An aquatic safety group put swimsuit colors to the test underwater. How does your child's suit stack up?
Warmer weather is finally here. It's time to stock up on summer staples like sunblock, shorts, and bathing suits to enjoy some fun in the sun.
When buying a swimsuit for your child this summer, you might want to consider the color, in addition to the size and style.
An aquatic safety group recently put bathing suit colors to the test to figure out if they're all easily visible underwater.
ALIVE Solutions Inc. performed the test both in a lake and a white-bottomed pool. In both cases, they found that neon colors were more easily visible under 18 inches of water. That makes sense—neon colors are bright and easily visible under normal circumstances.
But you might be surprised at how the other colors fared.
ALIVE Solutions Inc.
In the lake test, for example, neon yellow, green, and orange fared the best. But the other colors? They practically disappeared.
"We placed each color on the surface (first row images), second row images were from shore level perspective, and third row are from a slightly elevated perspective — simulating standing on a boat/dock view," ALIVE Solutions said in its post.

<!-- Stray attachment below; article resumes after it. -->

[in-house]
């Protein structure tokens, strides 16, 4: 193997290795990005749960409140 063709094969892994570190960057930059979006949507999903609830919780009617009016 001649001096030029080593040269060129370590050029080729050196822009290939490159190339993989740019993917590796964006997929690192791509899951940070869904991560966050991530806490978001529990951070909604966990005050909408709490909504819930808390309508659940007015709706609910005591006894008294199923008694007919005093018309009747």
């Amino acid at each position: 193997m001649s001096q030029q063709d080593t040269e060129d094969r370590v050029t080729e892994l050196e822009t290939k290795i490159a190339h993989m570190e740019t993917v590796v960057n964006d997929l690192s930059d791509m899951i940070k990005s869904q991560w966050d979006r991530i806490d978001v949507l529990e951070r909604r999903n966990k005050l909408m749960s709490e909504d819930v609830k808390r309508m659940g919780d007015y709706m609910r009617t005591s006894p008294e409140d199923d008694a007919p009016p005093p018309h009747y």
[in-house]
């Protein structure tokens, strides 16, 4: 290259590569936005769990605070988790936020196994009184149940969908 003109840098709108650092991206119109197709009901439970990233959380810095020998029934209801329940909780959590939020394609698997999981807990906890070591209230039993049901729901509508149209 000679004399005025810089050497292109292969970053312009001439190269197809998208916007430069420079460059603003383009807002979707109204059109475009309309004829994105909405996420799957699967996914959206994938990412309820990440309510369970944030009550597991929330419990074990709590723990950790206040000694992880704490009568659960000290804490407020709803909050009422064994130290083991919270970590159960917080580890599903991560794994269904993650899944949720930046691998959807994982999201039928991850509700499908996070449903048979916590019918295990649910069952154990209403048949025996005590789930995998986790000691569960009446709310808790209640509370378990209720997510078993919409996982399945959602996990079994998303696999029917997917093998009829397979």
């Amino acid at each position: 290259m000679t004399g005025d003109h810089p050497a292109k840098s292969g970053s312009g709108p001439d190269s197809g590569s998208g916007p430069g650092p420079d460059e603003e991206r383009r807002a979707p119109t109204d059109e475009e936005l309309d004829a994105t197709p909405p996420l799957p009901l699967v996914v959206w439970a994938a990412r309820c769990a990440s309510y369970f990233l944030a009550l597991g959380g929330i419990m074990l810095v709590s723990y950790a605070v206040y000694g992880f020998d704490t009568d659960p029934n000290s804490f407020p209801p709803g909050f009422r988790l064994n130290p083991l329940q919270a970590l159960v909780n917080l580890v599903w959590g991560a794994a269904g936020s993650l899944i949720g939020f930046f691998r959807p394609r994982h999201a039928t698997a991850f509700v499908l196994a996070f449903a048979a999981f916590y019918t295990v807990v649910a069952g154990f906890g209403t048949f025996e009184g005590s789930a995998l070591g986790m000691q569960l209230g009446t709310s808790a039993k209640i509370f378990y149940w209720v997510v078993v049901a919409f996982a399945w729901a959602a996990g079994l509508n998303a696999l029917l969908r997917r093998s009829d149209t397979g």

In the pool test, the team compared photos of the swimsuit underwater and what it looks like when the child is kicking or struggling.
Again, neon colors like pink, orange and yellow stood out.
ALIVE Solutions Inc.
"Our bottom two colors are white and light blue (check out how they disappear) and our top choices would be neon pink and neon orange," ALIVE Solutions explained. "Although the darker colors show up on a light pool bottom they can often be dismissed for a pile of leaves, dirt, or a shadow so I tend to stay away from those colors when possible."
"Also remember," the company added, "the bright and contrasting colors help visibility, but it doesn't matter what color your kids are wearing if you aren't supervising effectively and actively watching!"
The American Red Cross recommends always having a designated "water watcher" whose sole responsibility is to supervise children during water play. Experts say tragedies can happen when groups of adults assume that someone else is keeping an eye on the water.
A Florida hospital recently observed a 600% increase in pediatric drownings, compared to the same time last year. Most cases involved children under three.
It's important that we do all we can to stop preventable tragedies. You might want to consider designating a water watcher for your next beach trip—or buying a neon swimsuit for your little one.
You got this, mama.